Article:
The SpaceX approach to space is unlike what any other company in the world is doing. While it’s debatable how effective this strategy will be and whether it will prove to be the dominant approach to expanding a human presence into deep space, the string of successes SpaceX has pulled off in recent years has reoriented a new space race into clear terms: SpaceX vs Everyone Else.

At least, that’s the impression you might get from people at the top of the company. Tom Mueller, the head of SpaceX’s propulsion team and a founder along with Elon Musk, spent an hour in a virtual talk with NYU’s Astronomy Club earlier this month and offered a deep look into the company’s vision and plans for space travel. The key takeaway was that SpaceX was out to dominate the industry by making things run for cheap.

“When I first started developing the Merlin engine [the family of rocket engines used in the Falcon 1 and Falcon 9], the conventional thinking was, ‘Only governments can develop rockets. Private companies could never have the resources,’” said Mueller. “So it was really kind of SpaceX that broke the ice on that. No, it doesn’t take a government to do it, it doesn’t take billions of dollars; it takes; it took us hundreds of millions […] but it didn’t take billions to do it.”

The other trend on which SpaceX is leading the charge is making rocket architecture reusable.

Blue Origin is working on a fully-reusable rocket. But we’ve really changed this industry that the other guys are really scrambling for,” Mueller said.

“At first, they ignored us; and then they fought us”

“It’s pretty funny to watch this,” he said. “We were ridiculed by the other big companies in the launch vehicle business. At first, they ignored us; and then they fought us…they found out that they couldn’t really win in a fair fight because we were successful and we were, you know, factors of two or three or probably even five lower costs than what they can do…So then it becomes an unfair fight, where they, you know, try to destroy you politically, and use other means. And then at some point, they figure out that they’ve got to do what you’re doing. So there’s a lot of talk at these other companies about how they’ll make reusable rockets; recover the engines, recover the stages, come up with a much lower-cost rocket so that they can compete.”

Mueller referenced the ways in which SpaceX’s successes have effectively transformed the industry permanently.

“There’s no way ULA would have considered buying engines from Blue Origin except for the pressure that SpaceX is putting on them,” he said. “There’s no way that the French would have quickly abandoned the Ariane 5 and moved to the Ariane 6 design … except for the pressure we’re putting on … The Russians are saying they’re coming up with a rocket that can beat SpaceX, which is entertaining … because they’ve been working on their Angara rocket for 22 years, and launched it once. And suddenly they’re going to be coming up with a low-cost one.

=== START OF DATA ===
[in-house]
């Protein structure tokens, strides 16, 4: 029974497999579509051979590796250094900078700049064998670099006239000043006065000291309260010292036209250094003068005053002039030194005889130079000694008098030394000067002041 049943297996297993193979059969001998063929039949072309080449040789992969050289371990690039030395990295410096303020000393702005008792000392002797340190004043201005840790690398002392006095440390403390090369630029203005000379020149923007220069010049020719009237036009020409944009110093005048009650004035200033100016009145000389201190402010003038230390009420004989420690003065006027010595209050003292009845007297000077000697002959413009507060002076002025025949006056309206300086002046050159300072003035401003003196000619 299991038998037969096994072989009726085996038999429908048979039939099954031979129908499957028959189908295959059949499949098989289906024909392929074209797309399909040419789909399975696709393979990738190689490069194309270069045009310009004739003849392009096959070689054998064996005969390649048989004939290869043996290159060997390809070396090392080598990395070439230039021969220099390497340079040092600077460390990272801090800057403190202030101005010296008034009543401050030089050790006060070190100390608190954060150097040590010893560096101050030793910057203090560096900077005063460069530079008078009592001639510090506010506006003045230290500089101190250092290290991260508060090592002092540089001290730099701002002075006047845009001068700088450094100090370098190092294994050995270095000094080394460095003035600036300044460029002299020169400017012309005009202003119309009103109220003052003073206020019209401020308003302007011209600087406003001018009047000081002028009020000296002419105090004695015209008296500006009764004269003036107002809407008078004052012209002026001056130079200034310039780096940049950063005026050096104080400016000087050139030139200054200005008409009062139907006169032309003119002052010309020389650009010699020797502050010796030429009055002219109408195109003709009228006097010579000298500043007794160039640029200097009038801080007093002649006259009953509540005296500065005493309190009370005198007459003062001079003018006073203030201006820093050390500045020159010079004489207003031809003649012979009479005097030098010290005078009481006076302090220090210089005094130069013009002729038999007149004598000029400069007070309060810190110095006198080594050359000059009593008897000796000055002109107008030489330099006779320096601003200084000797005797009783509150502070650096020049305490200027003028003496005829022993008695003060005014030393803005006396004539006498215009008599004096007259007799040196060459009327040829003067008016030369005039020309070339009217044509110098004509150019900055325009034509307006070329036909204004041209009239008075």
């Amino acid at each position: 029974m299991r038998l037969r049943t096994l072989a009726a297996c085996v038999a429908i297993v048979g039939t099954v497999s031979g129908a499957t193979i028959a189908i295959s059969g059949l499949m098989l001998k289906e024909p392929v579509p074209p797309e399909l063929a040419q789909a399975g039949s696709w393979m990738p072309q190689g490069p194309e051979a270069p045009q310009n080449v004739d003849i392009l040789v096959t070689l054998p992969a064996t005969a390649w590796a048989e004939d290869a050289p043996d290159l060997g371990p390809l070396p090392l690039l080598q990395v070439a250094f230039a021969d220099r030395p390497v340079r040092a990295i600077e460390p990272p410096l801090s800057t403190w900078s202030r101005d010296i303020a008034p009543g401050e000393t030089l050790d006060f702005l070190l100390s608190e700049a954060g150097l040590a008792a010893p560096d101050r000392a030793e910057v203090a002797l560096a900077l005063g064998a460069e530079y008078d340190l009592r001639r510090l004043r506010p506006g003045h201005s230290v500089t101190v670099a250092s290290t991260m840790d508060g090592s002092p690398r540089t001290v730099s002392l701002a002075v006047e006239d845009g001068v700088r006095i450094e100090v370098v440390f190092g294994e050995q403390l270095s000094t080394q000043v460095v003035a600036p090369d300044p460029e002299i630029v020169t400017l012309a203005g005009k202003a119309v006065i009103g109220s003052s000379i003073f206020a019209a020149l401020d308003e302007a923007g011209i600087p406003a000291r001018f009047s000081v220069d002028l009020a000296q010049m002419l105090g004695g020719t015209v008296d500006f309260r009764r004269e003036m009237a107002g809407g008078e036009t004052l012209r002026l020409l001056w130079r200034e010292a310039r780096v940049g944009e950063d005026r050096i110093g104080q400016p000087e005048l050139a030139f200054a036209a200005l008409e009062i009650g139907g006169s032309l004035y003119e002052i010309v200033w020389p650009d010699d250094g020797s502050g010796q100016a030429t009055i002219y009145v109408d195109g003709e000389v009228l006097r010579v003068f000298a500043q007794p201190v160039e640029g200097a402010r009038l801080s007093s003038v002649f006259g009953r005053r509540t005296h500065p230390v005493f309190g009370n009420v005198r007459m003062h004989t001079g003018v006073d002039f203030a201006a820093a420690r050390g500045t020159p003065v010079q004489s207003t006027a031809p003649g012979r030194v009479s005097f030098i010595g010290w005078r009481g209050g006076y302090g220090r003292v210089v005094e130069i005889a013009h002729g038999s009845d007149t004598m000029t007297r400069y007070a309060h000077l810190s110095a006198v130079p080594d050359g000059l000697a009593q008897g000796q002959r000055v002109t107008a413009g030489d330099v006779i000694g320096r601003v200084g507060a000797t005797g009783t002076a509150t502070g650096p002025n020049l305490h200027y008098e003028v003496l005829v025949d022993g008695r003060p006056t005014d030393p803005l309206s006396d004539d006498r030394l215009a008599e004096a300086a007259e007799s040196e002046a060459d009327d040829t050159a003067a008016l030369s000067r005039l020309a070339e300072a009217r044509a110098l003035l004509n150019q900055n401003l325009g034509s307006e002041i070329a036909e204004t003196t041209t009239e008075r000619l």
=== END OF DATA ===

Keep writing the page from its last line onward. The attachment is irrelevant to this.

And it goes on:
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“Anyway,” he said, “it’s great that we’re changing the paradigm and causing everybody else to think differently about how this is done.”

SpaceX was founded with a singular goal to help make human travel to Mars sustainable and affordable, in order to help foster the establishment of an extraterrestrial colony. The company’s entire purpose hinges on making the Interplanetary Transport System (ITS) work.

“That rocket is going to be the real game-changer”

“The Mars rocket,” said Mueller, in reference to the ITS, “is meant to be completely reusable. Both stages, ship…That rocket is going to be the real game-changer…we want like a hundred or more reduction in costs; and that’s what the Mars rocket’s gonna do. That’s going to be the revolutionary rocket…So once we’re flying that, all other rockets will probably be obsolete.”

Elon Musk SpaceX headquarters
SpaceX CEO Elon Musk unveils the company's new manned spacecraft, The Dragon V2 on May 29, 2014, in Hawthorne, California. 

It greatly helps that the company is led by an independent mind like Elon Musk. SpaceX has basically eschewed the more conventional approach to Mars that other companies are exploring right now — which ties their work to NASA’s construction of the Deep Space Gateway, Deep Space Transport, and other architectures.

SpaceX, by contrast, is working on a direct route to Mars, and is doing it on its own. It’s extremely characteristic of Musk to pursue the problem like this, according to Mueller.

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“We’ll have, you know, a group of people sitting in a room, making a key decision,” he said. “And everybody in that room will say, you know, basically, ‘We need to turn left,’ and Elon will say ‘No, we’re gonna turn right.’ You know, to put it in a metaphor. And that’s how he thinks. He’s like, ‘You guys are taking the easy way out; we need to take the hard way.’ I’ve seen that hurt us before, I’ve seen that fail, but I’ve also seen — where nobody thought it would work — it was the right decision.”

Photos via Getty Images / Kevork Djansezian, SpaceX, Getty Images / NASA